Richard Sproule was a member of the senior class, and monitor for the floor upon which he had his room. He had, perhaps, no positive meanness in him. Most of his unpleasantness was traceable to envy. Just at present he was cultivating a dislike for Joel because of the latter’s enviable success at lessons and because a resident of Hampton House had taken him up. Sproule cared nothing for out-of-door amusements and hated lessons. His whole time, except when study was absolutely compulsory, was taken up with the reading of books of adventure; and Captain Marryat and Fenimore Cooper were far closer acquaintances than either Cicero or Caesar. Richard Sproule was popularly disliked and shunned.
In the dining hall that evening Joel ate and relished his first hearty meal since he had arrived at Hillton. The exercise had brought back a naturally good appetite, which had been playing truant.
The dining hall takes up most of the ground floor of Warren Hall. Eight long, roomy tables are arranged at intervals, with broad aisles between, through which the white-aproned waiters hurry noiselessly about. To-night there was a cheerful clatter of spoons and forks and a loud babel of voices, and Joel found himself hugely enjoying the novelty of eating in the presence of more than a hundred and fifty other lads. Outfield West and his neighbors in Hampton House occupied a far table, and there the noise was loudest. West was dressed like a young prince, and his associates were equally as splendid. As Joel observed them, West glanced across and saw him, and waved a hilarious greeting with a soup spoon. Joel nodded laughingly back, and then settled in his chair with an agreeable sensation of being among friends. This feeling grew when, toward the end of his meal, Wesley Blair, in leaving the hall, saw him and stopped beside his chair.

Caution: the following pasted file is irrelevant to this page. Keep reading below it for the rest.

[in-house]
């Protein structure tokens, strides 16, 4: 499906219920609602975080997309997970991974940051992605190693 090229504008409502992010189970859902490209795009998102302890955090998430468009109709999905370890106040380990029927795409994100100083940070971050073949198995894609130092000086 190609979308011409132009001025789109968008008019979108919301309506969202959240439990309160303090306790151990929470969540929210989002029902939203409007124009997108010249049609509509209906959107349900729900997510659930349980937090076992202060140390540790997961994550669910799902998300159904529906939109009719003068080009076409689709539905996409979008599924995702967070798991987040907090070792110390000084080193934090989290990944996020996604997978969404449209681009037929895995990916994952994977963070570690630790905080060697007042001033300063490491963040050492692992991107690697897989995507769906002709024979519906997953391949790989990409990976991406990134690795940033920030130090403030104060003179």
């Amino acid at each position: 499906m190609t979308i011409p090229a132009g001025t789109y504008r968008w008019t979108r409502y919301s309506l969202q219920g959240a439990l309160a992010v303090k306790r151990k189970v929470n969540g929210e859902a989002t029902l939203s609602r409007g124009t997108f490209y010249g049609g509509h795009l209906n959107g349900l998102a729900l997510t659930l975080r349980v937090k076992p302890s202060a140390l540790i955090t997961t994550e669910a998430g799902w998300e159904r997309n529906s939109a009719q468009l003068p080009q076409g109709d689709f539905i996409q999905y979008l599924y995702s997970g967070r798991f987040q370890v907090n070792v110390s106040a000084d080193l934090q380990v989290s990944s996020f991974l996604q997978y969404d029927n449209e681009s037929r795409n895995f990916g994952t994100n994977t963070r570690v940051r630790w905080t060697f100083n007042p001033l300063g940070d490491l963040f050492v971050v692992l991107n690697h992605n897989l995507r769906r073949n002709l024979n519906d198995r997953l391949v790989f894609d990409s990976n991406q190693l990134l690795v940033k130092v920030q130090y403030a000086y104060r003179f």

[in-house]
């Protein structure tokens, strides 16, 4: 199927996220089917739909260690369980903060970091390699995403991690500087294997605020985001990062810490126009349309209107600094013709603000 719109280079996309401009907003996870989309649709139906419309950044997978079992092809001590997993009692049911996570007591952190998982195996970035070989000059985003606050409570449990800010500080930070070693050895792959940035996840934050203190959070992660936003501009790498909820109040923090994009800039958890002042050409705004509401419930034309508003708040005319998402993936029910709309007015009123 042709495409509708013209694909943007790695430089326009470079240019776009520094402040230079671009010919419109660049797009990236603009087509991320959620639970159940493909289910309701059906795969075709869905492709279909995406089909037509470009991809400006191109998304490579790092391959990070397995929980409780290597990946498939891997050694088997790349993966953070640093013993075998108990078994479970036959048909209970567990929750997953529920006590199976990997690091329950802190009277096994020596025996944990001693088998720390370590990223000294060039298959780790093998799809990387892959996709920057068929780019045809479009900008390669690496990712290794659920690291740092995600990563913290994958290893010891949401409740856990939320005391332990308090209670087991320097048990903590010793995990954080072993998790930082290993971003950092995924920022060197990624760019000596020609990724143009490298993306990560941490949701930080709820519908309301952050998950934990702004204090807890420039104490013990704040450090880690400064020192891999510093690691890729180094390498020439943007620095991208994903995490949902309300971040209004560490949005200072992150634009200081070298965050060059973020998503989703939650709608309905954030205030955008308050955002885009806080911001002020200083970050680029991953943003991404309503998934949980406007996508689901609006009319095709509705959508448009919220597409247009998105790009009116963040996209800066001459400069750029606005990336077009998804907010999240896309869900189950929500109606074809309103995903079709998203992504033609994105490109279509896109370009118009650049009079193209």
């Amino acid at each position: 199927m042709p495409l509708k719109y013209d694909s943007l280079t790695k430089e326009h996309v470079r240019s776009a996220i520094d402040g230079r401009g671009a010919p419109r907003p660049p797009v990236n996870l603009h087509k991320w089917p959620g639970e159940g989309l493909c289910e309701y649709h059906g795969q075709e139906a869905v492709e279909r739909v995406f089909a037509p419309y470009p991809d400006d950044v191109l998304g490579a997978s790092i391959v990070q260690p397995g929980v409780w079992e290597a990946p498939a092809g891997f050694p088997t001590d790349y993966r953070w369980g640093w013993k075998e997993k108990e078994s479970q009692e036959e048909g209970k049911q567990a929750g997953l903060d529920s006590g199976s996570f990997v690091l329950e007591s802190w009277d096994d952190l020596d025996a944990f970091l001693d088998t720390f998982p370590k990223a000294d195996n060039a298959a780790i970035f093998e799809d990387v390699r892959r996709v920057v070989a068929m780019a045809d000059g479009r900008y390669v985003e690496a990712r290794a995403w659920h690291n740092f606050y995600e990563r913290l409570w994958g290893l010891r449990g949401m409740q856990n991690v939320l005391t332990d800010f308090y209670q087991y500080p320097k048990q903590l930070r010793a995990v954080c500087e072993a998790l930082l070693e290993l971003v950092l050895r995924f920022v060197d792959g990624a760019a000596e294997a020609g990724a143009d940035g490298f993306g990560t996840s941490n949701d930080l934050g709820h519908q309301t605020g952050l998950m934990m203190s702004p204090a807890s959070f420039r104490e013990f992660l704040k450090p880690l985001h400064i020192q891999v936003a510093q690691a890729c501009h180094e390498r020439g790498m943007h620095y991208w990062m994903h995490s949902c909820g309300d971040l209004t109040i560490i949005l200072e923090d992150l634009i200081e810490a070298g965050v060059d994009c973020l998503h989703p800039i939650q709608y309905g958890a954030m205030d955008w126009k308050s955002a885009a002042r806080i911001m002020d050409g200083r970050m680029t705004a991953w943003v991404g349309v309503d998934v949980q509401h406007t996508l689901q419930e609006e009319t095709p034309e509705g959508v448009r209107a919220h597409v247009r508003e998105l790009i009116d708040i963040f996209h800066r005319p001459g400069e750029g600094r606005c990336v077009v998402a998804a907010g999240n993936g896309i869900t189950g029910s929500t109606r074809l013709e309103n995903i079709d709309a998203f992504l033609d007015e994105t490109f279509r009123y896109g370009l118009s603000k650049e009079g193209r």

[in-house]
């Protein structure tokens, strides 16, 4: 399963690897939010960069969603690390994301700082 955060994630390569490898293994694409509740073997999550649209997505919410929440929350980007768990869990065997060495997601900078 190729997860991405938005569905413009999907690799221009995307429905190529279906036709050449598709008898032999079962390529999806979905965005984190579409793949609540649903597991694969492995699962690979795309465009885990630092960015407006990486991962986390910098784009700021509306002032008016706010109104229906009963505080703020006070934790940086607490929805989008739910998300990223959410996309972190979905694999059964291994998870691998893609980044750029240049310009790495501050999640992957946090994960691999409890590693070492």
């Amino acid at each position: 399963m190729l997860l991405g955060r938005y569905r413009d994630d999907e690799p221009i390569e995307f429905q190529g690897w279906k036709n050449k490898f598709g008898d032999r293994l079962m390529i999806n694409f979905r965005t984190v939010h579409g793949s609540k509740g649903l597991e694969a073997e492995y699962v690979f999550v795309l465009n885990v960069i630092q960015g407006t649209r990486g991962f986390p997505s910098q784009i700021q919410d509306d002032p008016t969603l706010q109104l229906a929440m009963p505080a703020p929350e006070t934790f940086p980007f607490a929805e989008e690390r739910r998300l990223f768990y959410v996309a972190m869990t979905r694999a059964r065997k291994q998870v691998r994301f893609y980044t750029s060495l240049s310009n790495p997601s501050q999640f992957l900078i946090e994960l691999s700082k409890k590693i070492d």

“How did you get on this afternoon?” Blair asked pleasantly.
“Very well, thanks,” Joel replied.
“That’s good. By the way, go and see Mr. Beck to-morrow and get examined. Tell him I sent you. You’ll find him at the gym at about eleven. And don’t forget to show up to-morrow at practice.”
The elder youth passed on, leaving Joel the center of interest for several moments. His left-hand neighbor, a boy who affected very red neckties, and who had hitherto displayed no interest in his presence, now turned and asked if he knew Blair.
“No,” replied Joel. “I met him only to-day on the football field.”
“Are you on the ’Leven?”
“No, but I’m trying for it.”
“Well, I guess you’ll make it; Blair doesn’t often go out of his way to encourage any one.”
“I hope I shall,” answered Joel. “Who is Mr. Beck, please?”
“He’s director of the gym. You have to be examined, you know; if you don’t come up to requirements you can’t go in for football.”
“Oh, thank you.” And Joel applied himself to his pudding, and wondered if there was any possibility of his not passing.